On 30 May the sisters and nurses had journeyed by train and bus to rejoin the male members of the staff who had preceded them to Choukri Ghanum. On a splendid site in the hills, the hospital buildings consisted of a former French barracks, part of a mental hospital, and several stone huts which were built for wards.
The area used for the hospital was extensive, having a frontage of about three-quarters of a mile. The surgical block was at one end and medical at the other, with staff quarters in between. This meant having a reception desk, hospital office, laboratory, cookhouse, etc., in both blocks.
The main route to the Lebanons, Damascus, and Aleppo passed the sisters' mess and hospital, and for a while the country seemed full of the noise of passing traffic. The constant stream had its blessings; it was in Syria that these sisters first acquired the art of hitch-hiking.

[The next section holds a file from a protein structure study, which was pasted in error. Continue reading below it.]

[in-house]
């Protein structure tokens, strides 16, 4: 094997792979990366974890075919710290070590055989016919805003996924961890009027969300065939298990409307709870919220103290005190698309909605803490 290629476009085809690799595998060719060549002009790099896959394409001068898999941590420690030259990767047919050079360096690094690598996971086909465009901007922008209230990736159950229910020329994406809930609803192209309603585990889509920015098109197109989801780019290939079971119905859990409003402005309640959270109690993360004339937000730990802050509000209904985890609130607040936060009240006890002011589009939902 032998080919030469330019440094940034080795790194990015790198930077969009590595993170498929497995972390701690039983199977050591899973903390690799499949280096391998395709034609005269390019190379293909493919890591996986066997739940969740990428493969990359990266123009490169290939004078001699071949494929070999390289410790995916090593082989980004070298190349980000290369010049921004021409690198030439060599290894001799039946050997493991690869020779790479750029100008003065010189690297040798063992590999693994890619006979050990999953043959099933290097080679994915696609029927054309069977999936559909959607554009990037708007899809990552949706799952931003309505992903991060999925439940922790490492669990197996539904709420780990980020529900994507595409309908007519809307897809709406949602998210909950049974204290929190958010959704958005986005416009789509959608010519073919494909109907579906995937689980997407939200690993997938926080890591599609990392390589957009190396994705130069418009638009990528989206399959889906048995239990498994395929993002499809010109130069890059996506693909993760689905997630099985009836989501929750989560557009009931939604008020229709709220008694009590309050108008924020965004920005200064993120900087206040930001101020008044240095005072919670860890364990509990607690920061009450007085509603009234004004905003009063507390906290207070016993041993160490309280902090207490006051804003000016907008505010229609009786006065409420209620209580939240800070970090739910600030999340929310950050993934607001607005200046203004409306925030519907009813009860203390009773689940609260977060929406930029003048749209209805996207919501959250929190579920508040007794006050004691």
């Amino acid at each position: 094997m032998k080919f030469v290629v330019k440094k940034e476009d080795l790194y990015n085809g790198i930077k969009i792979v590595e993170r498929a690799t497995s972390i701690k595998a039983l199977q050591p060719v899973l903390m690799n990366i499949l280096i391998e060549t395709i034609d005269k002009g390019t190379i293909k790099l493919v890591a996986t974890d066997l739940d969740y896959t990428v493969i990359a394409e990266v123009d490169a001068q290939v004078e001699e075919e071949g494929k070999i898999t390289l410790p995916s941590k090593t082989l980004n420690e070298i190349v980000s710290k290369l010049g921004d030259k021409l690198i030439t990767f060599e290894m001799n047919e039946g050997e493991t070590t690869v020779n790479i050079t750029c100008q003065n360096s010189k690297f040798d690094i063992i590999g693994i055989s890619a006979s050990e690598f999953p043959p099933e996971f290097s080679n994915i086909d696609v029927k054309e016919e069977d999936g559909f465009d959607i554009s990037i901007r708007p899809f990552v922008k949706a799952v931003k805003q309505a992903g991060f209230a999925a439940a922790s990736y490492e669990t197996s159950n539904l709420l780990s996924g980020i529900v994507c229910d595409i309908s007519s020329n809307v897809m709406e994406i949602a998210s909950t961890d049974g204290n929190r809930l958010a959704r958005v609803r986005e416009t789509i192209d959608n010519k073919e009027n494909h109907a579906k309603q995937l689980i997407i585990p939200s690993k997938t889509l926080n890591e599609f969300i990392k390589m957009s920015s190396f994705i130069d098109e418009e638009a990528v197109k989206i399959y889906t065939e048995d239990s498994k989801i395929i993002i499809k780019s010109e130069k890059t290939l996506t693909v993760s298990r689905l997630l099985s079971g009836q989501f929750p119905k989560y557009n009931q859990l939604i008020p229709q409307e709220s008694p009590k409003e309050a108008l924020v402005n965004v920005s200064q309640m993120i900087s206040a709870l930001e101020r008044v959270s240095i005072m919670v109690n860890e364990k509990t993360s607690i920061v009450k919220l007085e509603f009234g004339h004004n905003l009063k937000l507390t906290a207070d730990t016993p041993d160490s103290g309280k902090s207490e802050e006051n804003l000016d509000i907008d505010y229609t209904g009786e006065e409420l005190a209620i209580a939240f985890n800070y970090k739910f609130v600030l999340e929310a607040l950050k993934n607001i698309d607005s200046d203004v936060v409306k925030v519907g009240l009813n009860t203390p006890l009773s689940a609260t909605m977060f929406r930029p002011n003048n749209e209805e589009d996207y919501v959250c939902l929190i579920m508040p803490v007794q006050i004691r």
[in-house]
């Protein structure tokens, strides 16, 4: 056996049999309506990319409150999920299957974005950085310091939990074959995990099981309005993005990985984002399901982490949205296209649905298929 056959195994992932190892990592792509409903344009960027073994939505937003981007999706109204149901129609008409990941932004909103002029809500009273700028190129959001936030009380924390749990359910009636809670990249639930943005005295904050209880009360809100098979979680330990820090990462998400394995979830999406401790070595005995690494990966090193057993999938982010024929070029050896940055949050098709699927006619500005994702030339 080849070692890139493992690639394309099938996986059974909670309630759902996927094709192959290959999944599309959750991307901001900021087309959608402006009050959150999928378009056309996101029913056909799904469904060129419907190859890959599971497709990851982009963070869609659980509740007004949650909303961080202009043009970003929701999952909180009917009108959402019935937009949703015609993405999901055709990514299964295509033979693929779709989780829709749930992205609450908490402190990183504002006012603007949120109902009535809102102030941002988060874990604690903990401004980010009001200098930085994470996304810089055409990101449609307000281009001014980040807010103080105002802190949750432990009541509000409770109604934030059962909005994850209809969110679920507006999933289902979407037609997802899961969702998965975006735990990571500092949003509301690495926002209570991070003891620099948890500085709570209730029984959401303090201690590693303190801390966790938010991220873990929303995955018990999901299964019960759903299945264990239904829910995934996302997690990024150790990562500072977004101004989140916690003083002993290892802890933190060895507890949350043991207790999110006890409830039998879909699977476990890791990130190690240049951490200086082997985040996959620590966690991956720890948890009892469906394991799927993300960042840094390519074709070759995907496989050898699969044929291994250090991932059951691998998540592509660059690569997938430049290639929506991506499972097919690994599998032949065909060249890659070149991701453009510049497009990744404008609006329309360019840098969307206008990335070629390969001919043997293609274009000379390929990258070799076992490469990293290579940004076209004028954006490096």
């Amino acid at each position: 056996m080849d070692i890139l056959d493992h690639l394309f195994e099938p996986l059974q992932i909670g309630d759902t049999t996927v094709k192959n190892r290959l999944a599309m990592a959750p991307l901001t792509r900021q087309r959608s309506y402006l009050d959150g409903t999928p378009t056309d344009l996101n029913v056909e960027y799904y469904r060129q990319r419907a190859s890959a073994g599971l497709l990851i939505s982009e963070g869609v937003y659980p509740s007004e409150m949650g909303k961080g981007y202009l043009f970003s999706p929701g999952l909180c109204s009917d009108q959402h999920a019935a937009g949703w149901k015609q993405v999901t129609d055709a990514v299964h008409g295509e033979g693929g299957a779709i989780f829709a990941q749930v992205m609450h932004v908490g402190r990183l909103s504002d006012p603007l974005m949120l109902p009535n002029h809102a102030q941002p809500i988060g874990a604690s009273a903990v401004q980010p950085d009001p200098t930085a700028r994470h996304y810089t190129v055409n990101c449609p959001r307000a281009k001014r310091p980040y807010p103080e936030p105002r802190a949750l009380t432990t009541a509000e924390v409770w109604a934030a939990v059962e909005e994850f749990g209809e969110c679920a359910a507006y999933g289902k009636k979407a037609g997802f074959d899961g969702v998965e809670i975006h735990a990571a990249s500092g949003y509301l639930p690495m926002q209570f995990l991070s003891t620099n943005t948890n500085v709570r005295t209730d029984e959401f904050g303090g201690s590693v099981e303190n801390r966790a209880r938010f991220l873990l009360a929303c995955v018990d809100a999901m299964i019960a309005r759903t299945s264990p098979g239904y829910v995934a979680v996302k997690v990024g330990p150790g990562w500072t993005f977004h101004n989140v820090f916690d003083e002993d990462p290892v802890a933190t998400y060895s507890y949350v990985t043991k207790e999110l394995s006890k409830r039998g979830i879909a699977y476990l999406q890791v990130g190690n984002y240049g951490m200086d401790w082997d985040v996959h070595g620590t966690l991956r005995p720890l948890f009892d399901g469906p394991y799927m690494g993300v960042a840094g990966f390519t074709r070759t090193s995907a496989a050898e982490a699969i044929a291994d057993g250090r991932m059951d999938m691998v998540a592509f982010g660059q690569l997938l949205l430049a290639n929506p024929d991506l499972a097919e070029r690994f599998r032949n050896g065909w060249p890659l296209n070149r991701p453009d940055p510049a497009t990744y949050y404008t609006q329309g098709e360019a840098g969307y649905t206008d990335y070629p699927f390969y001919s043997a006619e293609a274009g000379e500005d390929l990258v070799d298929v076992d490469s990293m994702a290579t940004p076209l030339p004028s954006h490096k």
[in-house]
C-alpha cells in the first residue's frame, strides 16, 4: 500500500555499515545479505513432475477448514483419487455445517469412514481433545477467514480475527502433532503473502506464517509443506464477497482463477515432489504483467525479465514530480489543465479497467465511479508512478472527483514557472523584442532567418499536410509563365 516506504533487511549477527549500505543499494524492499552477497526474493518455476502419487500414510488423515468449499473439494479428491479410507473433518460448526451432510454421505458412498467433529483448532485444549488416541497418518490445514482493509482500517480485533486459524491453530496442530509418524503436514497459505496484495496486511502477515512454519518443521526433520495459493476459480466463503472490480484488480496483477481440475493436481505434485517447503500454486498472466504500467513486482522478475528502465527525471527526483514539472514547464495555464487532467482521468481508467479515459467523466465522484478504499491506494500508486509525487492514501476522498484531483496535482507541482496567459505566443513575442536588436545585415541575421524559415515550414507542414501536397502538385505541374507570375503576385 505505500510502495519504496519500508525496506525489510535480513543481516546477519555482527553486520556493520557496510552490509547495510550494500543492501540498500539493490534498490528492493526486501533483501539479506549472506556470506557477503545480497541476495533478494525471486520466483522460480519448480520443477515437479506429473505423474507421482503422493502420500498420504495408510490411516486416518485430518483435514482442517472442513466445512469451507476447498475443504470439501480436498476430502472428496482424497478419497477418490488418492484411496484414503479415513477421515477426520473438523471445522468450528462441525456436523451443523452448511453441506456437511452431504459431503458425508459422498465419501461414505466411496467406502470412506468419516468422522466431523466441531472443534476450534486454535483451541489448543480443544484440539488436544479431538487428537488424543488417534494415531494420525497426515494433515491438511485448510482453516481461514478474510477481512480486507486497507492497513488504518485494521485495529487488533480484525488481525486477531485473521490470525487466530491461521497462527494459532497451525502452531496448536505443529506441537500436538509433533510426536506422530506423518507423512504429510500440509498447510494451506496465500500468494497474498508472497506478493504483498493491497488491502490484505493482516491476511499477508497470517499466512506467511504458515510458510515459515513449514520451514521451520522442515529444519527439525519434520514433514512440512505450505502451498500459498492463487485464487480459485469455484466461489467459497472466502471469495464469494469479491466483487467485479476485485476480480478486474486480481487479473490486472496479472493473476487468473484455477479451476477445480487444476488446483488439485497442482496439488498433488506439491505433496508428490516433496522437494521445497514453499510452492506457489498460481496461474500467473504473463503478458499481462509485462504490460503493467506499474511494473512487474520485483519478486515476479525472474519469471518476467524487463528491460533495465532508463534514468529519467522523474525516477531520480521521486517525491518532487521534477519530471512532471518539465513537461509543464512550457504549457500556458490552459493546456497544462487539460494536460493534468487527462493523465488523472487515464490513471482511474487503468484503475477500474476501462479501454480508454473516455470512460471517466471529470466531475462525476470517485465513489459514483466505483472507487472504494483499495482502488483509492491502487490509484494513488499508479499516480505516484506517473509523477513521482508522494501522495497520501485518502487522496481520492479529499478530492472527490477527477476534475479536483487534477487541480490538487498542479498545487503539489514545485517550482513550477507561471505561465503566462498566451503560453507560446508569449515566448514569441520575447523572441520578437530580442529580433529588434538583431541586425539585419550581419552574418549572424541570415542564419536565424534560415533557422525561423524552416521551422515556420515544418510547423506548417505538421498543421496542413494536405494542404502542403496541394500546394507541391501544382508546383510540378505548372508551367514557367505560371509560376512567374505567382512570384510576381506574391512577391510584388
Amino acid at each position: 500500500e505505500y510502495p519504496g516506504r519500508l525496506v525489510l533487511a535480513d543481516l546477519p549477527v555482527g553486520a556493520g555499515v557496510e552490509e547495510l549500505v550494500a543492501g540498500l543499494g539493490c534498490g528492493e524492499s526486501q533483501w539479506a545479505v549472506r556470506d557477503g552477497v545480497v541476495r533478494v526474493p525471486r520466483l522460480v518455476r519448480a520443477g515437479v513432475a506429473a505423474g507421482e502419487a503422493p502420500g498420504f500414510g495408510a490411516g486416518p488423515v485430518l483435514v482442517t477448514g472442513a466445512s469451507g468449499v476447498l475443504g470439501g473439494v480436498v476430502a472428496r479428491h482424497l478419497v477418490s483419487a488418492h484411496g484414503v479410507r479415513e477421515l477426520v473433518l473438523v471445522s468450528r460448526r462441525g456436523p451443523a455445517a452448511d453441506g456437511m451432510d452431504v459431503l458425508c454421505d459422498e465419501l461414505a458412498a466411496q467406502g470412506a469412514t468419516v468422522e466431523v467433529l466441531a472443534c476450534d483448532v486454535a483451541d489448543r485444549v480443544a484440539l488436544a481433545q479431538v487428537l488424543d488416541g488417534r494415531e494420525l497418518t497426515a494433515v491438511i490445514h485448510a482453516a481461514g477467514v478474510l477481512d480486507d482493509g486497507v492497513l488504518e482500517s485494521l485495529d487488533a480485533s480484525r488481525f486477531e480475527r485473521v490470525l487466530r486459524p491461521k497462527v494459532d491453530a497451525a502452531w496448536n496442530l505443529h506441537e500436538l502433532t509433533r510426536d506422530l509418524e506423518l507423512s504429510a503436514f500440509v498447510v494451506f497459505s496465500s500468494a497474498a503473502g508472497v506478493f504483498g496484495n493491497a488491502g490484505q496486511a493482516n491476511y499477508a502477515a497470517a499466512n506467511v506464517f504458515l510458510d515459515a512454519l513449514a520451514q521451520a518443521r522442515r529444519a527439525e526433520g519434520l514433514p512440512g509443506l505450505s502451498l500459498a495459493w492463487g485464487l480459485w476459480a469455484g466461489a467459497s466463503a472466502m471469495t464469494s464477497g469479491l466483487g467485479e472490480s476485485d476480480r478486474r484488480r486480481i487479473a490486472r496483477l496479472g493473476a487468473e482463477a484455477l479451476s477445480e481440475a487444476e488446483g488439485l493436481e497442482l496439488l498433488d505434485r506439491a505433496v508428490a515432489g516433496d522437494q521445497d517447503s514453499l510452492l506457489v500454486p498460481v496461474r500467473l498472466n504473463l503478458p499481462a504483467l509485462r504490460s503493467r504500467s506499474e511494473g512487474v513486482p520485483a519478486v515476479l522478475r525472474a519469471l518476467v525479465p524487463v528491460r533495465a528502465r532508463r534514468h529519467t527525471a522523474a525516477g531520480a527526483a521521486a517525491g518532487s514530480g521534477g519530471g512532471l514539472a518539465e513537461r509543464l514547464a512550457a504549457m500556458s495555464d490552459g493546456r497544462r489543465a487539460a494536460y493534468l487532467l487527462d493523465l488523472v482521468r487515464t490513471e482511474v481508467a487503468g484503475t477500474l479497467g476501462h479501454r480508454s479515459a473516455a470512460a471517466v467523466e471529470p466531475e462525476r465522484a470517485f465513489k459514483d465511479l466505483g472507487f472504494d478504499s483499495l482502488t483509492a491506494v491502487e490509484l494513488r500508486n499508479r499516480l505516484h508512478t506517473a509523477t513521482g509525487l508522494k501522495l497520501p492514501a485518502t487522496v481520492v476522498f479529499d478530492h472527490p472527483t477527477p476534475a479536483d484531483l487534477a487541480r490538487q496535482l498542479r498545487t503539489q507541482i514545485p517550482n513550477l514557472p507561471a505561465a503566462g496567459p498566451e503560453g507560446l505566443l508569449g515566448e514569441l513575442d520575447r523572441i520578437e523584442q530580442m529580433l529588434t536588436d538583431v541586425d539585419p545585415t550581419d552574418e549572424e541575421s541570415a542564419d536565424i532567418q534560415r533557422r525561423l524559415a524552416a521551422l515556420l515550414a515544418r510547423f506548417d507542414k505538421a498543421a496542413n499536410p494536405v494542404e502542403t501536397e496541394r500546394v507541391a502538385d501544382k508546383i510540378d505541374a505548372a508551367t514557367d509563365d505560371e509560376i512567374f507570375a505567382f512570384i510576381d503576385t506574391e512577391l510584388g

The French barracks, which housed the surgical block, were solid concrete buildings, single-storied and rather attractive; long and wide, they were whitewashed in cream and terracotta. They were in groups of two, three, or four, and held thirty to thirty-two beds. For administration purposes three or four wards formed a block under the supervision of a charge sister, with a sister and/or nurse and orderly to each ward. Between every two wards was a small kitchen, duty room, and sluice room. Each ward had two toilet rooms, with one bath and shower.
The wards were airy and light, with plenty of shuttered windows and doors opening on to full-length verandahs on both sides. These verandahs were ideal for convalescent patients. Electric fans helped to keep the wards cool and fresh during the heat of the summer. The high humidity of the Syrian atmosphere made the heat outside more trying than in Egypt, though temperatures were not as high.